Mental health

Reaching Students Who Don't Report Depression

SAN FRANCISCO -- Among the greatest frustrations of campus mental health professionals is that those who need help the most may never seek out services that are available. “If you talk to college counseling directors about those on their campuses who have committed suicide, most of them never entered their centers," said Henry Chung, to many nods here, at a session at the annual meeting of the American College Health Association.

Growing and Adjusting Abroad

Research explores impact of short-term study abroad, and factors that put foreign students at risk of cultural adjustment problems.

Curbing College Gambling

New report proposes policies to curb and treat students' underage and excessive gaming.

Help for Haitian Students

Colleges in New York City and Miami rush to provide counseling and other services to large populations of students affected by last week’s earthquake.

Looking for Help

Campus counseling centers report a 16% increase in last year in students seeking assistance.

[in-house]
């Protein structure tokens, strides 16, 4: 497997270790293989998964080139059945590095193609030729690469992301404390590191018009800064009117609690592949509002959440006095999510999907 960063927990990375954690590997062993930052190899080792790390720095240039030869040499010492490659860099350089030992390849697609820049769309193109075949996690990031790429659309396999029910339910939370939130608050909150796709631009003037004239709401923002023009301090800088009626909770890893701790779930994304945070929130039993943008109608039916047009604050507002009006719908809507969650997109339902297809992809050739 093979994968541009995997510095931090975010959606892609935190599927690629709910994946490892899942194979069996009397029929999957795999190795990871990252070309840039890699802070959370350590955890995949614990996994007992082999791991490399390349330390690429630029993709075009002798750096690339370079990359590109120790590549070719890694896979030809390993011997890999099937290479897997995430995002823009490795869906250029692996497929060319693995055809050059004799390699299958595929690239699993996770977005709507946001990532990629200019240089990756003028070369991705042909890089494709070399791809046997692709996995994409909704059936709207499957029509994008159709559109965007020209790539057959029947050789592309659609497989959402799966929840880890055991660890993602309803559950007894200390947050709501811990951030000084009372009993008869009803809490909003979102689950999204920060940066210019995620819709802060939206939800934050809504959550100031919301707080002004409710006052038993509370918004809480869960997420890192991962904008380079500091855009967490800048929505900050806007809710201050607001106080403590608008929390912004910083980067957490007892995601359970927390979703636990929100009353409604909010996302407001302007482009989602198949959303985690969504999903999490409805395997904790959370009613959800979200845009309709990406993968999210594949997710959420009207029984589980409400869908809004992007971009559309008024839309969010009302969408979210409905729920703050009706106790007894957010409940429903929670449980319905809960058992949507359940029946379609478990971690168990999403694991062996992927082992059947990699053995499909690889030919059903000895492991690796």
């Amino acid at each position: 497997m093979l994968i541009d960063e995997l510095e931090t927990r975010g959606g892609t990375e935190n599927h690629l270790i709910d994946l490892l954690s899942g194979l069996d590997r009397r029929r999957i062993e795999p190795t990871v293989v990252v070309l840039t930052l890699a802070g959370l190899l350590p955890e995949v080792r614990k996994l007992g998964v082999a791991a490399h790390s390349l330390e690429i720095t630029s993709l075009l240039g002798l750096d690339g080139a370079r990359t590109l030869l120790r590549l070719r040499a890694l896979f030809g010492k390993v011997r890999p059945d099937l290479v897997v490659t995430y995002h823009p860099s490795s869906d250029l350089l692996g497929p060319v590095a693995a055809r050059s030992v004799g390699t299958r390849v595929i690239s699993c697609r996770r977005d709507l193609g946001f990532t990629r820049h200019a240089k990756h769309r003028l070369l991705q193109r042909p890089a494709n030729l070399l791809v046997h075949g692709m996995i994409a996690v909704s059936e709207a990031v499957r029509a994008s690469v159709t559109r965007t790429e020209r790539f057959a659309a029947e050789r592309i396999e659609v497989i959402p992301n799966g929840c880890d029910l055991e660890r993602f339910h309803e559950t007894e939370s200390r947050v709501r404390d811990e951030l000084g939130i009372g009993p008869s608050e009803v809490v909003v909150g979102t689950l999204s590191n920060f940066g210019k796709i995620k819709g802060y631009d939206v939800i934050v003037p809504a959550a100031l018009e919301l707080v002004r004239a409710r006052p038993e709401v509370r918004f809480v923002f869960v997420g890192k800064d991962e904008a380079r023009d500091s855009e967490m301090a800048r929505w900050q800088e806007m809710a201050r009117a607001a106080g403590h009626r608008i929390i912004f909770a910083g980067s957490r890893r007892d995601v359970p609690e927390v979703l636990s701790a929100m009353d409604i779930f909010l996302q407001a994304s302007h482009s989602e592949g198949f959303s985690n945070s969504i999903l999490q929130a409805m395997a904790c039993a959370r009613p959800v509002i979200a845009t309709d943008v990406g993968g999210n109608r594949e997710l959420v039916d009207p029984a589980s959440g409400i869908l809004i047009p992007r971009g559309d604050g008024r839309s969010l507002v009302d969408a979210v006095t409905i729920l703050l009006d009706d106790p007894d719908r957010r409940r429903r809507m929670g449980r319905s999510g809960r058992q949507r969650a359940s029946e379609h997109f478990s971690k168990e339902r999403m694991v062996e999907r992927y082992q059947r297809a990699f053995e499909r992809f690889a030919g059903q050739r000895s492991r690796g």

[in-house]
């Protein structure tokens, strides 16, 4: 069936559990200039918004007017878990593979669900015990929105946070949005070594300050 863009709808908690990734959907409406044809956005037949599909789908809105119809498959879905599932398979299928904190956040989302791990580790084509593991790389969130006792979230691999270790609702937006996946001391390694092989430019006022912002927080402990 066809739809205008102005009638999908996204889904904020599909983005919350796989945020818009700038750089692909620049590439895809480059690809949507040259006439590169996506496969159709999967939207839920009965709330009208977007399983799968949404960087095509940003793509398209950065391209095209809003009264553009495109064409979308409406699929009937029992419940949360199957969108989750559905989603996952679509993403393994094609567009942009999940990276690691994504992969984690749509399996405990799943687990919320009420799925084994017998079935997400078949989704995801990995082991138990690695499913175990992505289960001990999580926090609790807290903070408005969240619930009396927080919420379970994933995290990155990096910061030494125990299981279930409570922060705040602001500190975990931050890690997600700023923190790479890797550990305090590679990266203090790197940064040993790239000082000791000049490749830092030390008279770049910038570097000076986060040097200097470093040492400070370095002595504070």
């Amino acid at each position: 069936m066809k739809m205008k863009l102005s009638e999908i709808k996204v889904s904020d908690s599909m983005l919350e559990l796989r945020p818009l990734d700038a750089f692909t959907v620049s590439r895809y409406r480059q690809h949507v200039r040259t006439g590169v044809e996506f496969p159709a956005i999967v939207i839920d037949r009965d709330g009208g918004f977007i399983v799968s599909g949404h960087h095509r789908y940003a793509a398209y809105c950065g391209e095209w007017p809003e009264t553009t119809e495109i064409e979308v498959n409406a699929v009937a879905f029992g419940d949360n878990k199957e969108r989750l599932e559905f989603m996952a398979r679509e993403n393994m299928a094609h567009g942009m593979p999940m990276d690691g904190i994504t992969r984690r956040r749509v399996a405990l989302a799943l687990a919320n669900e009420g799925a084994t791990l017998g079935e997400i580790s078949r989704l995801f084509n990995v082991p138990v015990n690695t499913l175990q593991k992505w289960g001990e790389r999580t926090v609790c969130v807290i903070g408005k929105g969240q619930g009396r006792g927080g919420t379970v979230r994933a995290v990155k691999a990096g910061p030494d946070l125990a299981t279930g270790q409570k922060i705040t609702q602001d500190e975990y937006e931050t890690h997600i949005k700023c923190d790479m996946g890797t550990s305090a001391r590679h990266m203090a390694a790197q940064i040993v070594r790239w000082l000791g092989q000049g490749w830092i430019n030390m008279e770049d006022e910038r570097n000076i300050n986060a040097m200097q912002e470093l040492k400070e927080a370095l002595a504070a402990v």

Another Campus Grieves

Murder of 3 professors, apparently by a colleague, stuns U. of Alabama at Huntsville.

A 'Suicide School'?

Of all the things Cornell University wants to be known for, suicide isn’t among them. And yet, after years of trying to shake the image that it’s a “suicide school,” as one official called it Monday, recent deaths have made it difficult not to associate the upstate New York institution with an above-average suicide rate.

Aim High Without Fear

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New research discounts idea that those who aspire to a college degree and fail to attain one will suffer psychological damage.

Stability in Student Mental Health

The alarming spike in demand for mental health services on college campuses that began about a decade ago appears to be leveling off, a just-released survey of counseling center directors suggests.

The Report a College Didn't Want Read

A set of documents that a Wyoming community college tried to bar a local newspaper from publishing were made public Wednesday, and indicate that the college’s president mishandled a response to the suicidal behaviors of a student while leading a 2008 class trip to Costa Rica.

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